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Vail v. Smith

United States District Court, N.D. New York

February 25, 2015

TIMOTHY A. VAIL, Plaintiff,
v.
JOSEPH SMITH, Superintendent; Shawangunk Corr. Facility; LOUIS PINGOTTI, Captain; Shawangunk Corr. Facility; PETER PRESTON, Sergeant; Shawangunk Corr. Facility; and MAUREEN BOLL, Deputy Comm'r and Counsel; Dep't of Corr. and Cmty. Supervision, Defendants.

TIMOTHY A. VAIL, Plaintiff, Pro Se Shawangunk Correctional Facility Wallkill, New York.

HON. ERIC T. SCHNEIDERMAN, Attorney General for the State of New York, JOSHUA E. McMAHON, ESQ., Assistant Attorney General, Albany, New York, Counsel for Defendant.

DECISION and ORDER

GLENN T. SUDDABY, District Judge.

Currently before the Court, in this prisoner civil rights action filed pro se by Timothy A. Vail ("Plaintiff") against the four above-captioned New York State correctional employees ("Defendants"), are (1) United States Magistrate Judge Randolph F. Treece's Report-Recommendation recommending that Plaintiff's Complaint be dismissed; and (2) Plaintiff's Objections to the Report-Recommendation. (Dkt. Nos. 61, 62.) For the reasons set forth below, Magistrate Judge Treece's Report-Recommendation is accepted and adopted in its entirety, and Plaintiff's Complaint is dismissed.

I. RELEVANT BACKGROUND

For the sake of brevity, the Court will not summarize Plaintiff's claims, this action's procedural history, or the parties' arguments on Defendants' motion for summary judgment, because this Decision and Order is intended primarily for the review of the parties, and they have (in their underlying motion papers) demonstrated an accurate understanding of those facts.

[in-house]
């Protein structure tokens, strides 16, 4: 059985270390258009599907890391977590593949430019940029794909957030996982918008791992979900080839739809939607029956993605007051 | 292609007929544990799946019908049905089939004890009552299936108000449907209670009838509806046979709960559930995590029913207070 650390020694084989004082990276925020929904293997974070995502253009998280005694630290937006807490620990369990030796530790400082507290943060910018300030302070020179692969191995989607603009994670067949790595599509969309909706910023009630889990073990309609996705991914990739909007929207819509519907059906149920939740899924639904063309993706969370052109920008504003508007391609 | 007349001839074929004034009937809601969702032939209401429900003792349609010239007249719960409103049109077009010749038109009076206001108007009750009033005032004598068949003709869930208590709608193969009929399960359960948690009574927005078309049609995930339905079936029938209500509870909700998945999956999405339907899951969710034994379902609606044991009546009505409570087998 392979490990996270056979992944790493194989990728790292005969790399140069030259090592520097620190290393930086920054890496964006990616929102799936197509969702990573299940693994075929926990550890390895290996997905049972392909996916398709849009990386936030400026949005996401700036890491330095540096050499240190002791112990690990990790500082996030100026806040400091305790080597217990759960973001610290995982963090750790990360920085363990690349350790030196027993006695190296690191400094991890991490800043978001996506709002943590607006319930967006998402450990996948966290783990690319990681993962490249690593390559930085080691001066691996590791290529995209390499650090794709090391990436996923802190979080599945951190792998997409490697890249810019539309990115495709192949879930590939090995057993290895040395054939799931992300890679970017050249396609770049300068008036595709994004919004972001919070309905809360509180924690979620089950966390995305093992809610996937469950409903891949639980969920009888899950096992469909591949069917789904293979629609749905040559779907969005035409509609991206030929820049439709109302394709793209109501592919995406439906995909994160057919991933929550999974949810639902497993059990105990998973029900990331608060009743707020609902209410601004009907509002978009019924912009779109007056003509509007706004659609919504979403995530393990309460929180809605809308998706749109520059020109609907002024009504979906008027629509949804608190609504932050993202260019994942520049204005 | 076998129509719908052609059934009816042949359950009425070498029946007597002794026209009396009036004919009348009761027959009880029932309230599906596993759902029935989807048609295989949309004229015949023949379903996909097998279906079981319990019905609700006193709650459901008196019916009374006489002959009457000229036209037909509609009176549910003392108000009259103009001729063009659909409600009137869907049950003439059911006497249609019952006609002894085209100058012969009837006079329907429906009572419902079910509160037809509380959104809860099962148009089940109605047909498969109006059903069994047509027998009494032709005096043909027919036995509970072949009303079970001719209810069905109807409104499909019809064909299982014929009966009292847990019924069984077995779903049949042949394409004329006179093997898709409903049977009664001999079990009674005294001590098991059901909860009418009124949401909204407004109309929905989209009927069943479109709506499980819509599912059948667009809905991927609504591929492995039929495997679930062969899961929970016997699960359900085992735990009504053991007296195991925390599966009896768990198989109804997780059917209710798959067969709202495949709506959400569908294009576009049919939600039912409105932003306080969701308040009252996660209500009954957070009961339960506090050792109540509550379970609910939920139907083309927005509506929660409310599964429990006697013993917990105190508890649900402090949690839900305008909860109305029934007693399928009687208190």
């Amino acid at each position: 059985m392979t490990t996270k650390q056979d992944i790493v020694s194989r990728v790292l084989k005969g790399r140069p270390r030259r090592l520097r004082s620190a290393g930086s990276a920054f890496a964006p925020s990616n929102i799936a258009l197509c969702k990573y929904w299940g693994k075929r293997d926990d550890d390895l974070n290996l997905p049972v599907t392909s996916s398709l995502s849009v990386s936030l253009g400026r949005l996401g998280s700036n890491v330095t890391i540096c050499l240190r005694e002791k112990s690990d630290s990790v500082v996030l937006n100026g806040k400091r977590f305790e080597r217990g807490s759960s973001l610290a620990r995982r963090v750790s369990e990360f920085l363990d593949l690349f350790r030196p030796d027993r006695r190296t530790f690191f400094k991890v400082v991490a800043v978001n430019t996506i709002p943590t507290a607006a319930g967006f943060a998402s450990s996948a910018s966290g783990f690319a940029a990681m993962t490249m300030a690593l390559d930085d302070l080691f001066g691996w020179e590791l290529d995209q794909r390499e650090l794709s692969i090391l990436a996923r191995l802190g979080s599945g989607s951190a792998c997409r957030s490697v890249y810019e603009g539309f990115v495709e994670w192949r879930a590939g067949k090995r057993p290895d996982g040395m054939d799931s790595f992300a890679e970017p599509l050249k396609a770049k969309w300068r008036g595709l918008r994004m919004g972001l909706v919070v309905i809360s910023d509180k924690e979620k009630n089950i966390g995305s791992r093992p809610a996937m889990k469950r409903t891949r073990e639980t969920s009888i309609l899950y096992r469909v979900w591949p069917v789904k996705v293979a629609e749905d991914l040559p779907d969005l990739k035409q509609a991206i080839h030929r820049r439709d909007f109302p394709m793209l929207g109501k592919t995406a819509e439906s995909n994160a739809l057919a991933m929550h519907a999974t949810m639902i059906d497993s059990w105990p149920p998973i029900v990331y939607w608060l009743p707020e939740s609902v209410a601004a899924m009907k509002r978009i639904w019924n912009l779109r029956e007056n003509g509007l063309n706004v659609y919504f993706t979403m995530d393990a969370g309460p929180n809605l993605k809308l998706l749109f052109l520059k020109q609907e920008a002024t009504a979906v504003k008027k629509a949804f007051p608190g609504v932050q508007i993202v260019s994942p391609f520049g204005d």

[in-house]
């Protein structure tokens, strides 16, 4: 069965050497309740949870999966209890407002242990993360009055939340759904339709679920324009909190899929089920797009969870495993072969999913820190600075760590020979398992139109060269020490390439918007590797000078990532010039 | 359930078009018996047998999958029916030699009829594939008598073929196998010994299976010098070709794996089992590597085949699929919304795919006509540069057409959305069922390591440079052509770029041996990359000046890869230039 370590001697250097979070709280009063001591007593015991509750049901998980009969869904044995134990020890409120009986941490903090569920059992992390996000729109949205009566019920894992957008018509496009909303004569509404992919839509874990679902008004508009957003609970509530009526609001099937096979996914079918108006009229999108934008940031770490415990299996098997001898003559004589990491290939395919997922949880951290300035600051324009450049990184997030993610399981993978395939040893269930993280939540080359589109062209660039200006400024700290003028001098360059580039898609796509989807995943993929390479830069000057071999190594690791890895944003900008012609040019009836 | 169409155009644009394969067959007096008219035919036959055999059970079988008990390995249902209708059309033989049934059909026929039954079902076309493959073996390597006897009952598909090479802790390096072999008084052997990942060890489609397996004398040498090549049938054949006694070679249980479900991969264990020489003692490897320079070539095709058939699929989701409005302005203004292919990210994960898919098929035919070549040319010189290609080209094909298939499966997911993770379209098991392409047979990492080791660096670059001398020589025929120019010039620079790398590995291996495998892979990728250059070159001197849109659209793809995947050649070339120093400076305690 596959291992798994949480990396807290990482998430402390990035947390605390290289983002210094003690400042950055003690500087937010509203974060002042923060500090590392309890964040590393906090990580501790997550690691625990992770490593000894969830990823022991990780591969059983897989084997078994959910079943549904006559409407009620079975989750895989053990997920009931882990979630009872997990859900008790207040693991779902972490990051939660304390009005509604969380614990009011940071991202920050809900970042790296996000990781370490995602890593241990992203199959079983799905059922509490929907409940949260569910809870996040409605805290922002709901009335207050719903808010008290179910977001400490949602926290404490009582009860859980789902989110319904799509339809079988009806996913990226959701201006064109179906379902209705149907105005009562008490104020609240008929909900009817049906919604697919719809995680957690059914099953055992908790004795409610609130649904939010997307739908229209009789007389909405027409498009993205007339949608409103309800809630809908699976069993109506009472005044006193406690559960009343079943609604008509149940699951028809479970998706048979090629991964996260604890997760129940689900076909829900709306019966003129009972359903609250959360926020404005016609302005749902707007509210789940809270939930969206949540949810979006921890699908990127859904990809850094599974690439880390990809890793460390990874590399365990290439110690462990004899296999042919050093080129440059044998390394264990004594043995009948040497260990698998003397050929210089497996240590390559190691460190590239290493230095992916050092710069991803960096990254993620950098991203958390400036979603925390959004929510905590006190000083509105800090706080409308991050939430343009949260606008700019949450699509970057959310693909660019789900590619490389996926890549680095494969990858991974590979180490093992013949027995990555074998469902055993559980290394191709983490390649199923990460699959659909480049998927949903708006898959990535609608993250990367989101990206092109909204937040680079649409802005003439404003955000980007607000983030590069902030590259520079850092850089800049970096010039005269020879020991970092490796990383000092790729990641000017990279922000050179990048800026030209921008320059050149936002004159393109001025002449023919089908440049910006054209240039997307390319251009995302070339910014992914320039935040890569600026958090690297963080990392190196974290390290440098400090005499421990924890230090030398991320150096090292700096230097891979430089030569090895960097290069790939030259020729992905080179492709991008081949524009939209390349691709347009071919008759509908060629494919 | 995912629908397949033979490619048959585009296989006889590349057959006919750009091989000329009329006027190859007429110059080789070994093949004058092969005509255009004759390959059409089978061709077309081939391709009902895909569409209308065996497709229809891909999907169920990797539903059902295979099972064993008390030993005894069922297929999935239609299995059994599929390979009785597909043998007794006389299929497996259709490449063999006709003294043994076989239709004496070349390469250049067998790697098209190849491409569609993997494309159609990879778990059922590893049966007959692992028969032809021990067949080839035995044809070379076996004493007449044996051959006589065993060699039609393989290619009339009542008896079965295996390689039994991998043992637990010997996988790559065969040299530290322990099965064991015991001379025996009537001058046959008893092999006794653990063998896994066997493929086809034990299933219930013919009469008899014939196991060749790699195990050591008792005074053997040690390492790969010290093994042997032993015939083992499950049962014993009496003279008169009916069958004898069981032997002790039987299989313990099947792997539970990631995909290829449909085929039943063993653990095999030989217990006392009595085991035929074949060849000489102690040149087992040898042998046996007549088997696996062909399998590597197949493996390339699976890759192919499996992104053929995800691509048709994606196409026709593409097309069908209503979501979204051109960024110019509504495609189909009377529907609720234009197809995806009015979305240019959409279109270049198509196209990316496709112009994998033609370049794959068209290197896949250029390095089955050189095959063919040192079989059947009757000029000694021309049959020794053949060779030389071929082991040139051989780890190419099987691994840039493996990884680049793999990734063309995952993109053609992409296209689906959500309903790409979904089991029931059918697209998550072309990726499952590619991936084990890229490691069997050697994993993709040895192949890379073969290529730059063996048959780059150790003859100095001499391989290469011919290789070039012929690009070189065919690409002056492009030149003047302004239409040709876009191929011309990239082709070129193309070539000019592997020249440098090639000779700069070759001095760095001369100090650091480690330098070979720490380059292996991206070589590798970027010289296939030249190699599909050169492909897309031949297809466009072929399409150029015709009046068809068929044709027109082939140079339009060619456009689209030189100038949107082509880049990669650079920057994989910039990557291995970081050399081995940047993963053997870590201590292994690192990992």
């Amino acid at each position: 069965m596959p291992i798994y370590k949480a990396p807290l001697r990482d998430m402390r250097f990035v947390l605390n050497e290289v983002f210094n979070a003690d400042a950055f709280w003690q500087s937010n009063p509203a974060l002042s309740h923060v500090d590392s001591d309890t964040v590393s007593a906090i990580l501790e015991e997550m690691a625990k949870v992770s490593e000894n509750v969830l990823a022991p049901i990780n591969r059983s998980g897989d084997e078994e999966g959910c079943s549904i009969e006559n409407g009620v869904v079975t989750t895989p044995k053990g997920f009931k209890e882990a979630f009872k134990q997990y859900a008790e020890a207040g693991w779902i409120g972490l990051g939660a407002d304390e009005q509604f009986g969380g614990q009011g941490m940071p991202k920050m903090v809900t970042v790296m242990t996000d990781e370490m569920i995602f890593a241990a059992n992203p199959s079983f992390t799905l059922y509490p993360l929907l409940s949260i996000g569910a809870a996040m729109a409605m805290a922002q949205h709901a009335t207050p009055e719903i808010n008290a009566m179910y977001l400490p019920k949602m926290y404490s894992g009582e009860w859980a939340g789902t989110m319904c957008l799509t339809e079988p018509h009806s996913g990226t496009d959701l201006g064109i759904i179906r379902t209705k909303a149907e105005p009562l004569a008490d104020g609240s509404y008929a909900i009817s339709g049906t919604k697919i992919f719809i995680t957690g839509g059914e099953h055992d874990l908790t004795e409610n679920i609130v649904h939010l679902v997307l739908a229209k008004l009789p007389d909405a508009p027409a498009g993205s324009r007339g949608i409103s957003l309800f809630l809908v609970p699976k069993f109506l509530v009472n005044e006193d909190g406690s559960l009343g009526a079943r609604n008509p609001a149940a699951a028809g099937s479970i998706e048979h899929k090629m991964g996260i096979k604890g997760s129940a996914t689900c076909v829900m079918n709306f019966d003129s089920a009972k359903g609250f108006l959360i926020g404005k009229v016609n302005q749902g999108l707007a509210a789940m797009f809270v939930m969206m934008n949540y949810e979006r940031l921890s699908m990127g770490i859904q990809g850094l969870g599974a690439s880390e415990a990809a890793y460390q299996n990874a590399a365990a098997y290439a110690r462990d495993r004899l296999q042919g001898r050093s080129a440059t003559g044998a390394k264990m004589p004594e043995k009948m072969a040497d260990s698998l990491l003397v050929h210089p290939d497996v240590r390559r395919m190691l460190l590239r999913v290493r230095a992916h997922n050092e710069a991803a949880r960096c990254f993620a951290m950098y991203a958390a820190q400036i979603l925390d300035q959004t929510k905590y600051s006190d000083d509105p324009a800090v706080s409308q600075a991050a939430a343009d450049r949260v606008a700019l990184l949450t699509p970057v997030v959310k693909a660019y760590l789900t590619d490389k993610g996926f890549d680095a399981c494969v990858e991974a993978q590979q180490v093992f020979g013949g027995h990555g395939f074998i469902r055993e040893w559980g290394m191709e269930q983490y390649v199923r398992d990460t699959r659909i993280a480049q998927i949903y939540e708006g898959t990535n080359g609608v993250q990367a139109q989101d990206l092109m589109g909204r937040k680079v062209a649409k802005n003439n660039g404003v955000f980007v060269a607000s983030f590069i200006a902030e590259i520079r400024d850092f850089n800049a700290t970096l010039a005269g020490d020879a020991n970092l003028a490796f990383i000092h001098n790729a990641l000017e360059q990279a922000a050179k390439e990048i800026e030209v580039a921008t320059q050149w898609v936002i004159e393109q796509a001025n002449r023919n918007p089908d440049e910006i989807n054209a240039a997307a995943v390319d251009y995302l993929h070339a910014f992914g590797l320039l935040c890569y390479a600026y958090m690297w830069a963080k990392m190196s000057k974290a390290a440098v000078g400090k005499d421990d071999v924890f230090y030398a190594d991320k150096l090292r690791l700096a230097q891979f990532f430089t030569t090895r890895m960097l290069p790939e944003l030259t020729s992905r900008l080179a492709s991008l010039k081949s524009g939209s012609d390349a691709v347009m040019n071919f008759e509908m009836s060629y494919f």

Generally, in his Report-Recommendation, Magistrate Judge Treece made the following three recommendations: (1) that Plaintiff's claims against Defendant Preston, now deceased, be dismissed pursuant to Fed.R.Civ.P. 25(a)(1), based on Plaintiff's failure to file a motion for substitution within 90 days of Preston's death; (2) that Plaintiff's claims against Defendant Boll, a supervisor, be dismissed based on Plaintiff's failure to adduce admissible evidence from which a rational fact-finder could conclude that Boll was personally involved in the constitutional violations alleged; and (3) that Plaintiff's claims against Defendants Smith and Pingotti be dismissed based on Plaintiff's failure to adduce admissible evidence from which a rational factfinder conclude that his First Amendment right to the free flow of incoming and outgoing mail was violated under the circumstances (in which Smith and Pingotti have established that the policy in question is rationally related to the legitimate penological concerns of the Shawangunk Correctional Facility's administrators). (Dkt. No. 61.)

Generally, in his Objections, instead of making any arguments regarding his claims against Defendants Preston and Boll, Plaintiff makes arguments regarding his claims against Defendants Smith and Pingotti, arguing that, in support of their claim of penological justification for their envelope policy, Smith and Pingotti merely offer their own affidavits, which are unsupported by extraneous evidence (such as grievances, memoranda from staff or emergency requisition orders) and contradicted by the fact that inmates are allowed to purchase an unlimited number of manilla envelopes and send out an unlimited amount of mail each day (thus undermining any asserted problems caused by allowing inmates to purchase an unlimited number of letter-sized envelopes). (Dkt. No. 61.)